(+) Conference Handouts: Do You Ever Later Refer to Them?

The following is a Plus Edition article written by and copyright by Dick Eastman. 

If you have ever been to a major genealogy conference, I’m sure you’ve received more than your fair share of syllabi, handouts, and other paper. Some of this paper comes from the organizing body while the remainder comes from presenters and vendors. In addition, you probably will also have whatever notes you took during the conference. Here’s the question of the day: Do you ever refer to any of that information later?

Years ago, I gathered in everything I could collect at a conference and dutifully took it all home with me. Then I would throw it into a pile on my desk or nearby. Over time, I collected lots of piles. I rarely had a need to refer back to anything later but, when I did have a need, I rarely could find what I was looking for.

As time went by and I attended more and more conferences, I started “slimming down.” When packing to return home, I would sort through all the paper while in my hotel room and throw away much of it. I kept only what I thought might be important. More than once, when trying to pack an already-overstuffed suitcase, I tossed a thick conference syllabus into the hotel room’s wastebasket.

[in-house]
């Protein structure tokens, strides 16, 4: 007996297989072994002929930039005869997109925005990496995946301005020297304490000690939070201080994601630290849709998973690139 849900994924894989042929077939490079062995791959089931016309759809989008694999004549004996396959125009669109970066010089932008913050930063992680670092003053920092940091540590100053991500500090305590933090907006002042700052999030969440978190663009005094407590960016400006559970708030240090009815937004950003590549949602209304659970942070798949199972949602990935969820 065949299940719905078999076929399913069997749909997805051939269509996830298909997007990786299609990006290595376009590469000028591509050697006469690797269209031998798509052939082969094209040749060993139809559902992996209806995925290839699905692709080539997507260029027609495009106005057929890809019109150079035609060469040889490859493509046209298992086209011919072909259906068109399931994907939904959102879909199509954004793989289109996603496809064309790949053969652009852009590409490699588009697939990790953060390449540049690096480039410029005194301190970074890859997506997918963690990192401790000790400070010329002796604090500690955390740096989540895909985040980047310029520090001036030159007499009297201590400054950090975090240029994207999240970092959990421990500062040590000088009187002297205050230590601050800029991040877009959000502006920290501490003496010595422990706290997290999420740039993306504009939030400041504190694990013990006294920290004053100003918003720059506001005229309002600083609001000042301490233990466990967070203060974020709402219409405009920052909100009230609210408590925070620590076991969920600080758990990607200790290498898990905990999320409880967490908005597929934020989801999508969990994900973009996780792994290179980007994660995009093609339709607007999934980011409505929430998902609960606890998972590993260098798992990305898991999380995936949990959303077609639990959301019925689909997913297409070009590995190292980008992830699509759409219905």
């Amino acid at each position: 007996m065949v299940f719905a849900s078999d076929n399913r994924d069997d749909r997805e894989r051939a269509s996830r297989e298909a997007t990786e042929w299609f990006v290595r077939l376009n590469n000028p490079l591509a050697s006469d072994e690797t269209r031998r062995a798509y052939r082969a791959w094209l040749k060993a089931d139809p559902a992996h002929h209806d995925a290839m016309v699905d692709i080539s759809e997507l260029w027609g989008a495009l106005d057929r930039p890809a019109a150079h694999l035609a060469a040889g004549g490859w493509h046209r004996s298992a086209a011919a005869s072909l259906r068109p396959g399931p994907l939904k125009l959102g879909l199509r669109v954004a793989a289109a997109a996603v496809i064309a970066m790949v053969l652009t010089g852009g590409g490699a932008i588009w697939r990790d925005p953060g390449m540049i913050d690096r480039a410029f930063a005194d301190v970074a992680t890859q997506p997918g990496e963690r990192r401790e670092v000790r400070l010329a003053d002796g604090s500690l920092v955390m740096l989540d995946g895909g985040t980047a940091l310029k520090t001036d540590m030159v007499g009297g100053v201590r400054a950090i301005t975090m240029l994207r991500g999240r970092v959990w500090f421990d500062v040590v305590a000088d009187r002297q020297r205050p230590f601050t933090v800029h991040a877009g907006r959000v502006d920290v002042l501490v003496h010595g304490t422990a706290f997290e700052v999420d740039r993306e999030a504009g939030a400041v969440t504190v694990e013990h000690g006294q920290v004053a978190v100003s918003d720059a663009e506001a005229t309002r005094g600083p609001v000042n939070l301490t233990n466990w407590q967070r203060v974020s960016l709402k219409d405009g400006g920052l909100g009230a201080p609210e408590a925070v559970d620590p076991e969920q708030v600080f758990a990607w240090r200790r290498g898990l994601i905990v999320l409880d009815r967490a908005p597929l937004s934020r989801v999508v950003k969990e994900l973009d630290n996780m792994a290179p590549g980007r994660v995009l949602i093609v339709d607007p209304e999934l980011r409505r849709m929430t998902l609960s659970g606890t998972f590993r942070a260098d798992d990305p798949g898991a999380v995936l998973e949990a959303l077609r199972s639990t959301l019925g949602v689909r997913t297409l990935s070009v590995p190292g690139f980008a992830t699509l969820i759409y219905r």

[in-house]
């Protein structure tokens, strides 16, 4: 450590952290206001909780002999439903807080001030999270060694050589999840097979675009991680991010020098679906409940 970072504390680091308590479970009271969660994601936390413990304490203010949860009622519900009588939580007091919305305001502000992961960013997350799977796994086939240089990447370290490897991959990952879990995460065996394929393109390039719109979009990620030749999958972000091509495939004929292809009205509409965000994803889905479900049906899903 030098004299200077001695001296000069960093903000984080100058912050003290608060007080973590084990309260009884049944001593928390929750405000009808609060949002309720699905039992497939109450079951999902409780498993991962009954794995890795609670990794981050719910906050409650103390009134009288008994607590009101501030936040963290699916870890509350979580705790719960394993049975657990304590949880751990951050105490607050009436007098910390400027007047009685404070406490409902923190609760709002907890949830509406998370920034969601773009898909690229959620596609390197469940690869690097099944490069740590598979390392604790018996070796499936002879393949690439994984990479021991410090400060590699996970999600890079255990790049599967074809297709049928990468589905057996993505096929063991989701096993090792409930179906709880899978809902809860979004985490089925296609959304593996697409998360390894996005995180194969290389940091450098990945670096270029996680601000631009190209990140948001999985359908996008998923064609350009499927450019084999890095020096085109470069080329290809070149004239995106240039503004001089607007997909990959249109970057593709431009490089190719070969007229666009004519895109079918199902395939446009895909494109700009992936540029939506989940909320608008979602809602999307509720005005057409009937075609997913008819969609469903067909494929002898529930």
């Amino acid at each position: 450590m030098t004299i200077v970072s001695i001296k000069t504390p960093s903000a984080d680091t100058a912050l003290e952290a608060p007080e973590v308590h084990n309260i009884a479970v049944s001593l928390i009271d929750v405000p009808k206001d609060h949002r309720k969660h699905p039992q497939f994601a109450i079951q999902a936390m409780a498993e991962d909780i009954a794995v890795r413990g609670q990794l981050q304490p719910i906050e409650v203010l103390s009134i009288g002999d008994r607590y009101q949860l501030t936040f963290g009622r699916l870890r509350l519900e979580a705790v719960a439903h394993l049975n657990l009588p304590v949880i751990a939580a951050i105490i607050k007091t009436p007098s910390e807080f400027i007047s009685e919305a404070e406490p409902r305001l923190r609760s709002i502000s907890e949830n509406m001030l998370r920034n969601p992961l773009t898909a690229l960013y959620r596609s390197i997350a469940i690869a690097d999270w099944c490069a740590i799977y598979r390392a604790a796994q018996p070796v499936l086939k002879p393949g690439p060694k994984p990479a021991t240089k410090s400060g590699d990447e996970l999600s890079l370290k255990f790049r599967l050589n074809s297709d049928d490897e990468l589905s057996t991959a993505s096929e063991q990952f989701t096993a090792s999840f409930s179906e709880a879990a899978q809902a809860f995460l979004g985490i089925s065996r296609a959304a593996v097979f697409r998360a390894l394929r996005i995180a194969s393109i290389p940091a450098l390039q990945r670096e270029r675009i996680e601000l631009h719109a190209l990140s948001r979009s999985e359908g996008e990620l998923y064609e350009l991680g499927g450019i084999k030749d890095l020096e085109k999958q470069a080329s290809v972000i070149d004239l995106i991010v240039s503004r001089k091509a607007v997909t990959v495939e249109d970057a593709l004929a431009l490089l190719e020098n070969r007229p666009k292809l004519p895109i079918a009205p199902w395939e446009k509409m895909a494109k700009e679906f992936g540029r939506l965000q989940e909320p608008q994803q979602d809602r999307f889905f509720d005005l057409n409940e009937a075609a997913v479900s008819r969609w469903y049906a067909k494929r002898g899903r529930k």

When I returned home, I tossed the remaining paper into one of my ever-growing piles. Guess what? I rarely had a need to refer back to anything later; but, when I did have a need, I rarely could find what I was looking for. The problem had not been solved.

Eventually, I started refusing all handouts, relying on my memory. I had the theory that if a presentation didn’t cause a strong enough impression to stick in my brain, it wasn’t of much importance or priority to me. It was a great theory but one that turned out to be flawed. I couldn’t remember everything for years and years. Once again, I rarely could remember what I was trying to remember. The problem had not been solved.

Then there are those other people who go to the other extreme, not just collecting everything they can, but also organizing and archiving it so that they can access the information at any point in the future. That obviously is the better method, but it never worked for me. My organizational skills are lacking. Also, how do you file an individual piece of paper? By the title of the presentation? By topic? By the presenter’s name? By the conference’s name? By the date? Once again, I rarely could find what I was looking for. The problem had not been solved.

I eventually found a solution, one based upon today’s technology. It isn’t perfect, but it is far better than what I used to do.

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